the Netherlands, or liberal Quakers in England. All had roots in the so-called Radical Reformation of the sixteenth century where emphasis was laid upon the 'inner light' and the dictates of individual conscience. All downplayed the authority of the clergy and tended to be liberal in doctrinal matters. Being a publisher of the bawdy did not have to mean that you endorsed it as a way of life. Business can sometimes just be business, and finding a home among Quakers or Mennonites might be a solution to a troubled religious quest.
To become a seeker given to heterodoxy required first a deeply personal anger. Persecution under the policies of Louis XIV, Charles II, and James II in England - aided and abetted by their loyal clergies - put rage on the Protestant agenda. At the very least their policies made you suspicious, 'their religion is one Grand Monarchy'.7 Jesuits, scholastics, the Machiavellian leadership of the established churches, were seen to be doingto Protestants what had been done to the Jews.8 The only hope was to appeal to the court of'public opinion', a term being invented in the 1680s as much out of necessity as out of the leisure and relative affluence that undergird the new sociability.9 First writers tried preaching piety and humility at the 'les Grands'.10 Then they lampooned the Catholic clergy and did so in ways that sold books.11 They courted the public with mockery and satire to cut the great down to size; that seemed to have little effect on the actual political situation. They said that Louis XIV 'is a true son of the Church. The Cardinal is one of his parents.'12 Then more sombre critics began to wonder, might not the problem be more systemic, lying deep in the European consciousness?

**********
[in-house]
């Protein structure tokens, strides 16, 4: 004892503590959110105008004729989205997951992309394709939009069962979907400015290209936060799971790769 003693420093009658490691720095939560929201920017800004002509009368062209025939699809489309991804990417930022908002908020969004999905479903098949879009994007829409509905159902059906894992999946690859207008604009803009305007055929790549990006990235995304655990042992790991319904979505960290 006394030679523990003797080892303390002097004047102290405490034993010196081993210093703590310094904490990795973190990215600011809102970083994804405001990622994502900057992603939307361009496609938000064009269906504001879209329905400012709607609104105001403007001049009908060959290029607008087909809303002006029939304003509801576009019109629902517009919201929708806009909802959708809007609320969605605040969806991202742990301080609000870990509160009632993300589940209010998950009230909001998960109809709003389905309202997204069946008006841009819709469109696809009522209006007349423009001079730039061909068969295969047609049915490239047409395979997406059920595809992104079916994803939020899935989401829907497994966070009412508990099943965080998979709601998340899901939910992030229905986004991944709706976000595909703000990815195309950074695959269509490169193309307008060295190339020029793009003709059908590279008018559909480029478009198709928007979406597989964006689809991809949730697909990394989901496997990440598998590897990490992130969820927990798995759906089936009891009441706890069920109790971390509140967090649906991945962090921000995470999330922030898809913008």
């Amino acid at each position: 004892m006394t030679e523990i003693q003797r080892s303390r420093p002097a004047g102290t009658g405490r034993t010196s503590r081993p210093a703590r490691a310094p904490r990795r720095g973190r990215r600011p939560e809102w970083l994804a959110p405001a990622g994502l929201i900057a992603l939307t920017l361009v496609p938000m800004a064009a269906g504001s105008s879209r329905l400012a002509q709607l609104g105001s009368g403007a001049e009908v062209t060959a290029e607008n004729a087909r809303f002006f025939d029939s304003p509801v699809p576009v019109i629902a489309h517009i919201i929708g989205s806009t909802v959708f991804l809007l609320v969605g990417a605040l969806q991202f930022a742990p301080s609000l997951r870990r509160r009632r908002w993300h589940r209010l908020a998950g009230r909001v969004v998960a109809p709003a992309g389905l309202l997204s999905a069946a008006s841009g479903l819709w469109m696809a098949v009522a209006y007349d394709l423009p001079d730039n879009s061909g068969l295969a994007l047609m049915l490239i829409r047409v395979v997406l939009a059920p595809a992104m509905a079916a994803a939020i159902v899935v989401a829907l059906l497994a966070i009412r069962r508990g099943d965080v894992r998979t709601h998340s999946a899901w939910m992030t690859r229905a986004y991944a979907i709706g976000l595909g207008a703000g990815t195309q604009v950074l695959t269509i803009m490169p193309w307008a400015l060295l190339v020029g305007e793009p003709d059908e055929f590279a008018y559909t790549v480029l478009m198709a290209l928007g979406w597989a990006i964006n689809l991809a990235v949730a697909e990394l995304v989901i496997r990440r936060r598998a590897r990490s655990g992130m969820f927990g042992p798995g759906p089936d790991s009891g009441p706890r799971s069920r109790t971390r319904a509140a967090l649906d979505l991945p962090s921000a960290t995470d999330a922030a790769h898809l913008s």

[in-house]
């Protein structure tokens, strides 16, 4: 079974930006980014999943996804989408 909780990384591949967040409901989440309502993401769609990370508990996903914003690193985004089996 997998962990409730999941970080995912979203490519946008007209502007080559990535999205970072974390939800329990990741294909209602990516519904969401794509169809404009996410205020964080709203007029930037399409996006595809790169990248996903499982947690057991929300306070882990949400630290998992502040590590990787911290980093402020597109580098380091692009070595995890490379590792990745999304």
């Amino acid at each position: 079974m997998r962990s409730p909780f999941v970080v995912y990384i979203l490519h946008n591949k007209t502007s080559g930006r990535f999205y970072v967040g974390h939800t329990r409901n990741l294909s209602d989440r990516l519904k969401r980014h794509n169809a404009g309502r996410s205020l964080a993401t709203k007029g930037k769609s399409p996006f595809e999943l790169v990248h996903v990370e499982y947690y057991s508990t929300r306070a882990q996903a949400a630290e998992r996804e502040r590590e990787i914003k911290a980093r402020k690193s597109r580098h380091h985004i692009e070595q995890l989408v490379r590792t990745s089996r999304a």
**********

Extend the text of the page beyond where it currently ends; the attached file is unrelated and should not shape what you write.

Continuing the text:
At the same time as the doubts surfaced about the tendency to persecute at the heart of European life, a new travel literature had begun to appear. Perhaps the imagination it unlocked suggested new systems of social or political organization. For some seekers the only place to go lay in the imagination as stimulated by tales from exotic lands. Almost simultaneously, Europeans were discovering two new worlds: one in the heavens as detailed by Copernicus, Galileo, and Newton; the other on the earth recounted by merchants, slave traders, and missionaries. They generally treated the distant as exotic, inferior, and certainly odd. But in the travel literature the discontented in Europe found another way to imagine their world by invoking an imaginary new one. All the androgynous Australians were born with two sexes inside them, and the word 'father' is unknown to them. Hence mothers and children cannot be subordinated to fathers, and 'the great empire that the man has usurped over the woman, has been rather the effect of an odious tyranny and not a legitimate authority'.13 Once tyranny comes under attack, its definition could,
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